There is ample opportunity to harbor resentment on this path we walk (often with a limp)—especially if we have never received the help (in whatever form) that we “should” have received. (There are many shoulds that we will stumble upon, but it’s best not to be a collector of them lest we become hardened by focusing on what we don’t have instead of what we do.)
But resentment only breeds more resentment. It doesn’t solve our problems. It doesn’t help us forge a better way. It doesn’t build us up. Resentment creates more problems for us and spoils the good we already have going. Resentment forges a bitter way and complicates the path we’ve already come so far on. And resentment tears down and destroys everything that we worked so hard to build—everything that we truly care about.
It will be there, lurking in the shadows of dark moments. Hovering over you when you’re heart is breaking. Calling to you when you feel alone and forsaken. But always run from resentment. It is not your friend. It might feel good to hold its hand, but there is no real and lasting comfort in its arms.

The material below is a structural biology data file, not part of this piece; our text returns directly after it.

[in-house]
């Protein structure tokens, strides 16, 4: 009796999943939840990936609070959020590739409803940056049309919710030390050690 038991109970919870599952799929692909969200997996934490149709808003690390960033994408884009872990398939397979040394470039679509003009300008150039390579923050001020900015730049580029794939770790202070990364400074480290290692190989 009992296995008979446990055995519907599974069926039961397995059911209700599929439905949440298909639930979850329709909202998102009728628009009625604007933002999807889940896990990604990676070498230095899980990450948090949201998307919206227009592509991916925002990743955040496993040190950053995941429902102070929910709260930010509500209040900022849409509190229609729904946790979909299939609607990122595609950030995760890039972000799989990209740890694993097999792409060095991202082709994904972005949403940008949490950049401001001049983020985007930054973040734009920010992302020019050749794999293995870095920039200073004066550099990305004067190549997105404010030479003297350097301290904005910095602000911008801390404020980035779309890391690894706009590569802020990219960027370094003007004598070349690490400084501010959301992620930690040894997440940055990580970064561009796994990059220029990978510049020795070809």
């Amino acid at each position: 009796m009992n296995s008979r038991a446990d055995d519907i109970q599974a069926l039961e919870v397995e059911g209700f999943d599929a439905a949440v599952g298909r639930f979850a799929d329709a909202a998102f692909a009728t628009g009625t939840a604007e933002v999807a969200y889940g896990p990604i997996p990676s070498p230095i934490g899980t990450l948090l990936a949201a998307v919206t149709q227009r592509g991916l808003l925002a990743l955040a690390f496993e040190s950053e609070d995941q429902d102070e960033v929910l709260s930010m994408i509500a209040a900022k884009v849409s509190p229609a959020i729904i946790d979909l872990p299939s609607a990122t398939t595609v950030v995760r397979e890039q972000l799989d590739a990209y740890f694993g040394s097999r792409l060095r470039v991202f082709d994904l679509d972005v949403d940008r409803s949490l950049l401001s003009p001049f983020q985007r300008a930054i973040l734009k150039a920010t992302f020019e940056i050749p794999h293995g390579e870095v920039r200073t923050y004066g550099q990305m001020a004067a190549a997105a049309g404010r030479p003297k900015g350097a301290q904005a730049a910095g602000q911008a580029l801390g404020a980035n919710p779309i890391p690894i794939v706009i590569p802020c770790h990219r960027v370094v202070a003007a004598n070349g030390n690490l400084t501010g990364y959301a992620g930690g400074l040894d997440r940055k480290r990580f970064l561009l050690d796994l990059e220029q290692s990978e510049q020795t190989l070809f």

If you want to really rise above the sadness and dismay that you feel on days like today, then it will be important for you to take great strides to not allow resentment to attach itself to you. Wherever the blame may lie (our own parents? our spouses? our friends? our own choices?) or not lie (sometimes it’s just simply hard to be a parent, no matter how much emotional support you have or don’t have), resentment does not need to follow. It is one of those toxic things (like hate and unforgiveness and jealousy and chronic dissatisfaction). Feel what you’ve got to feel (let it flow), but don’t let anything stick (don’t hold on to it). Do you see the distinction here? It’s the only way to push through this time in our life when we are truly at a fork in the road. We have a profound choice: if we befriend resentment, we will ultimately be repeating what was done to us. We will become parents who parent without felt and applied empathy. Conversely, if we reject resentment, we will open up to ourselves a new and different (i.e., better) path that will take us to where we actually want to go. We will become parents (and people) who are genuinely kind, caring, loving, understanding, and warm. We won’t have to fake anything or posture anything or manufacture anything. But it requires that we refuse to hang on to resentment and all the stuff connected to it. Is it true that there have been people in our life who have let us down? Yes? Then accept that fact as what it is, and then move on. Do not become like those who have hurt you. Figure out a way to be more of a life-giving person and less of a life-draining one. And that way starts with laying down our right to wear our earned resentment.